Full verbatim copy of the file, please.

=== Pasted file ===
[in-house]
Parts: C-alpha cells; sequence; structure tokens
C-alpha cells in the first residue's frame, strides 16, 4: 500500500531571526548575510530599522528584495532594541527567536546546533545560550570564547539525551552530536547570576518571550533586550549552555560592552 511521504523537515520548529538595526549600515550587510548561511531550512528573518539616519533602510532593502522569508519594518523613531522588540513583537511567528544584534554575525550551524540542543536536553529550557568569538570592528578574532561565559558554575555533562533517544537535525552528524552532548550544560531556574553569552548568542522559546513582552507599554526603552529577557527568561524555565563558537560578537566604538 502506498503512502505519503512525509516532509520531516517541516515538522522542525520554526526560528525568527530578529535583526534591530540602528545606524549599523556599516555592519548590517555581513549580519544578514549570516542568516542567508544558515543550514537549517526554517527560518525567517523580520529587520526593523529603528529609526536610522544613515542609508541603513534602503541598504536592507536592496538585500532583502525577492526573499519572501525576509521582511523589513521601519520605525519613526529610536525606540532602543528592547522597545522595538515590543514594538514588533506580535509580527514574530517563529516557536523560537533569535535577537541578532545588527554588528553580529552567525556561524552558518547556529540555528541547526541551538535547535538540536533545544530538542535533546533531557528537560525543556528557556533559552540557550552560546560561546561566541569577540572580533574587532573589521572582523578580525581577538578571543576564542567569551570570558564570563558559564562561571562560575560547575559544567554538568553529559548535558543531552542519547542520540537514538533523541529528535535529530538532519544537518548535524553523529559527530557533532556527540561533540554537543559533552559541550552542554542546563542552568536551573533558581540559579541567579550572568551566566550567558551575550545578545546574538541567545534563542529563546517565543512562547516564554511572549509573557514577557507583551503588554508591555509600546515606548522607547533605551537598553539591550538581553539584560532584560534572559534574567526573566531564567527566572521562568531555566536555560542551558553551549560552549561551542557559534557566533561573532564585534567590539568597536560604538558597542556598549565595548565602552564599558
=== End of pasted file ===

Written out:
[in-house]
Parts: C-alpha cells; sequence; structure tokens
C-alpha cells in the first residue's frame, strides 16, 4: 500500500531571526548575510530599522528584495532594541527567536546546533545560550570564547539525551552530536547570576518571550533586550549552555560592552 511521504523537515520548529538595526549600515550587510548561511531550512528573518539616519533602510532593502522569508519594518523613531522588540513583537511567528544584534554575525550551524540542543536536553529550557568569538570592528578574532561565559558554575555533562533517544537535525552528524552532548550544560531556574553569552548568542522559546513582552507599554526603552529577557527568561524555565563558537560578537566604538 502506498503512502505519503512525509516532509520531516517541516515538522522542525520554526526560528525568527530578529535583526534591530540602528545606524549599523556599516555592519548590517555581513549580519544578514549570516542568516542567508544558515543550514537549517526554517527560518525567517523580520529587520526593523529603528529609526536610522544613515542609508541603513534602503541598504536592507536592496538585500532583502525577492526573499519572501525576509521582511523589513521601519520605525519613526529610536525606540532602543528592547522597545522595538515590543514594538514588533506580535509580527514574530517563529516557536523560537533569535535577537541578532545588527554588528553580529552567525556561524552558518547556529540555528541547526541551538535547535538540536533545544530538542535533546533531557528537560525543556528557556533559552540557550552560546560561546561566541569577540572580533574587532573589521572582523578580525581577538578571543576564542567569551570570558564570563558559564562561571562560575560547575559544567554538568553529559548535558543531552542519547542520540537514538533523541529528535535529530538532519544537518548535524553523529559527530557533532556527540561533540554537543559533552559541550552542554542546563542552568536551573533558581540559579541567579550572568551566566550567558551575550545578545546574538541567545534563542529563546517565543512562547516564554511572549509573557514577557507583551503588554508591555509600546515606548522607547533605551537598553539591550538581553539584560532584560534572559534574567526573566531564567527566572521562568531555566536555560542551558553551549560552549561551542557559534557566533561573532564585534567590539568597536560604538558597542556598549565595548565602552564599558